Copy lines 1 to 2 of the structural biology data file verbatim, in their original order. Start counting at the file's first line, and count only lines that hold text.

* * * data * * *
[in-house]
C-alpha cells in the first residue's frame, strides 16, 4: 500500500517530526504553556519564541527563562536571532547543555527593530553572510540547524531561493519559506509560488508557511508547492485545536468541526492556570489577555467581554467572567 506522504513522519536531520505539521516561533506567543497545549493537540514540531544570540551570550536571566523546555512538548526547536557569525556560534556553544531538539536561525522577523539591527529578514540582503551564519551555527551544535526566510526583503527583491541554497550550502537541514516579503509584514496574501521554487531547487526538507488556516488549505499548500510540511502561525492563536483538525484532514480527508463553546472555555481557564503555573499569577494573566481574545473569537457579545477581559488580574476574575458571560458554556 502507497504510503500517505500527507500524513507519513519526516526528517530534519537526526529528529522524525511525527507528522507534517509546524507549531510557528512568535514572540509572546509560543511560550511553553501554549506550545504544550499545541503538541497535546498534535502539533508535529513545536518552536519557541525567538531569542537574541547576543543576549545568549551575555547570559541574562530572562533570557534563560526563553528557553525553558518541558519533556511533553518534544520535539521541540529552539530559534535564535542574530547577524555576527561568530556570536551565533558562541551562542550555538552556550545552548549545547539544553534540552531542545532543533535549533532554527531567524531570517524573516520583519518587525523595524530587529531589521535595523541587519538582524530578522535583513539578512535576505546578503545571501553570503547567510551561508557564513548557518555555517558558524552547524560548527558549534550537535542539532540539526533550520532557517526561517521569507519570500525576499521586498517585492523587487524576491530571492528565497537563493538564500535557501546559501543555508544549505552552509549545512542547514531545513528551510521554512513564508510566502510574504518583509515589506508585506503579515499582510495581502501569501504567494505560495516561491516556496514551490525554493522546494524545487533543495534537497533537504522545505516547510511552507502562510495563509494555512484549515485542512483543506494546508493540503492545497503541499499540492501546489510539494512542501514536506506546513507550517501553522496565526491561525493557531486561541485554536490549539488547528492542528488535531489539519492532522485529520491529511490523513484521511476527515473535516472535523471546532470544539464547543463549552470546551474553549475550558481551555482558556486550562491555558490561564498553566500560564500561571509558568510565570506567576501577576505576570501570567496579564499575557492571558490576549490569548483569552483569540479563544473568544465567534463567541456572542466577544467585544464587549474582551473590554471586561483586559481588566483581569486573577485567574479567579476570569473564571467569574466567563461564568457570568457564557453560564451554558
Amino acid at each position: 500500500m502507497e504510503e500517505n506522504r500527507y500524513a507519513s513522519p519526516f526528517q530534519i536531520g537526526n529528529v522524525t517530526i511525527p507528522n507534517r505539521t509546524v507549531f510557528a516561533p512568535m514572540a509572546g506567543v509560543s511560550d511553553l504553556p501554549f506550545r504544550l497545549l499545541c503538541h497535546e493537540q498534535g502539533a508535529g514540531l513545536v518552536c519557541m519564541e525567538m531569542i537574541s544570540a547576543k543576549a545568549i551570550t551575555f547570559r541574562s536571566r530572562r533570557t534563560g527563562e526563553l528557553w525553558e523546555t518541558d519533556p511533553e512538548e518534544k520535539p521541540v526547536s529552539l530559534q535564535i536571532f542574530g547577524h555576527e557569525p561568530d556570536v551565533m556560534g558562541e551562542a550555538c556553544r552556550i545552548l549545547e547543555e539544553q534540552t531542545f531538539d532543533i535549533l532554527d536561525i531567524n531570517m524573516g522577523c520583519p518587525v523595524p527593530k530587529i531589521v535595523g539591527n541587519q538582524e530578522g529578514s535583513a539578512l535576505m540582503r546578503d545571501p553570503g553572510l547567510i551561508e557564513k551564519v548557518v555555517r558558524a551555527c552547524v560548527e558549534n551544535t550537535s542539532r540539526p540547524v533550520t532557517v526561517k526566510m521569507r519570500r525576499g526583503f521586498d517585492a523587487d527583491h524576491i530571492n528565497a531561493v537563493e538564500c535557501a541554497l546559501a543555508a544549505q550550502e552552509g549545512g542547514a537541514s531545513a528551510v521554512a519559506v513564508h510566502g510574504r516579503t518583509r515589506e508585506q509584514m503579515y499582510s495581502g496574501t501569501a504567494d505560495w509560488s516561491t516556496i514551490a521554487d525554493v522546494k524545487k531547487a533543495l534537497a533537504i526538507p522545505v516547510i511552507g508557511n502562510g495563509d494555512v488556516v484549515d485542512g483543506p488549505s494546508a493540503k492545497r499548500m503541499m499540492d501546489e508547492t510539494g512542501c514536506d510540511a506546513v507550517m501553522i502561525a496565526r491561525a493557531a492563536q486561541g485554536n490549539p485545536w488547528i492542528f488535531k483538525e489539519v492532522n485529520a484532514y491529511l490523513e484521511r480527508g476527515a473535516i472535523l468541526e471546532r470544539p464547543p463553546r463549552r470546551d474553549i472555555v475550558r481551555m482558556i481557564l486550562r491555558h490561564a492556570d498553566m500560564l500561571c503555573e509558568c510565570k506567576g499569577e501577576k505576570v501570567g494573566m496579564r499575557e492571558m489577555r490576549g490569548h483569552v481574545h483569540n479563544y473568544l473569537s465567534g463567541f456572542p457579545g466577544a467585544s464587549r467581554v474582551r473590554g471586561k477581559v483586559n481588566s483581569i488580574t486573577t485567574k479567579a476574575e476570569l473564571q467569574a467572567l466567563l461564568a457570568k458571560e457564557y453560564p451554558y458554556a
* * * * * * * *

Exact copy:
[in-house]
C-alpha cells in the first residue's frame, strides 16, 4: 500500500517530526504553556519564541527563562536571532547543555527593530553572510540547524531561493519559506509560488508557511508547492485545536468541526492556570489577555467581554467572567 506522504513522519536531520505539521516561533506567543497545549493537540514540531544570540551570550536571566523546555512538548526547536557569525556560534556553544531538539536561525522577523539591527529578514540582503551564519551555527551544535526566510526583503527583491541554497550550502537541514516579503509584514496574501521554487531547487526538507488556516488549505499548500510540511502561525492563536483538525484532514480527508463553546472555555481557564503555573499569577494573566481574545473569537457579545477581559488580574476574575458571560458554556 502507497504510503500517505500527507500524513507519513519526516526528517530534519537526526529528529522524525511525527507528522507534517509546524507549531510557528512568535514572540509572546509560543511560550511553553501554549506550545504544550499545541503538541497535546498534535502539533508535529513545536518552536519557541525567538531569542537574541547576543543576549545568549551575555547570559541574562530572562533570557534563560526563553528557553525553558518541558519533556511533553518534544520535539521541540529552539530559534535564535542574530547577524555576527561568530556570536551565533558562541551562542550555538552556550545552548549545547539544553534540552531542545532543533535549533532554527531567524531570517524573516520583519518587525523595524530587529531589521535595523541587519538582524530578522535583513539578512535576505546578503545571501553570503547567510551561508557564513548557518555555517558558524552547524560548527558549534550537535542539532540539526533550520532557517526561517521569507519570500525576499521586498517585492523587487524576491530571492528565497537563493538564500535557501546559501543555508544549505552552509549545512542547514531545513528551510521554512513564508510566502510574504518583509515589506508585506503579515499582510495581502501569501504567494505560495516561491516556496514551490525554493522546494524545487533543495534537497533537504522545505516547510511552507502562510495563509494555512484549515485542512483543506494546508493540503492545497503541499499540492501546489510539494512542501514536506506546513507550517501553522496565526491561525493557531486561541485554536490549539488547528492542528488535531489539519492532522485529520491529511490523513484521511476527515473535516472535523471546532470544539464547543463549552470546551474553549475550558481551555482558556486550562491555558490561564498553566500560564500561571509558568510565570506567576501577576505576570501570567496579564499575557492571558490576549490569548483569552483569540479563544473568544465567534463567541456572542466577544467585544464587549474582551473590554471586561483586559481588566483581569486573577485567574479567579476570569473564571467569574466567563461564568457570568457564557453560564451554558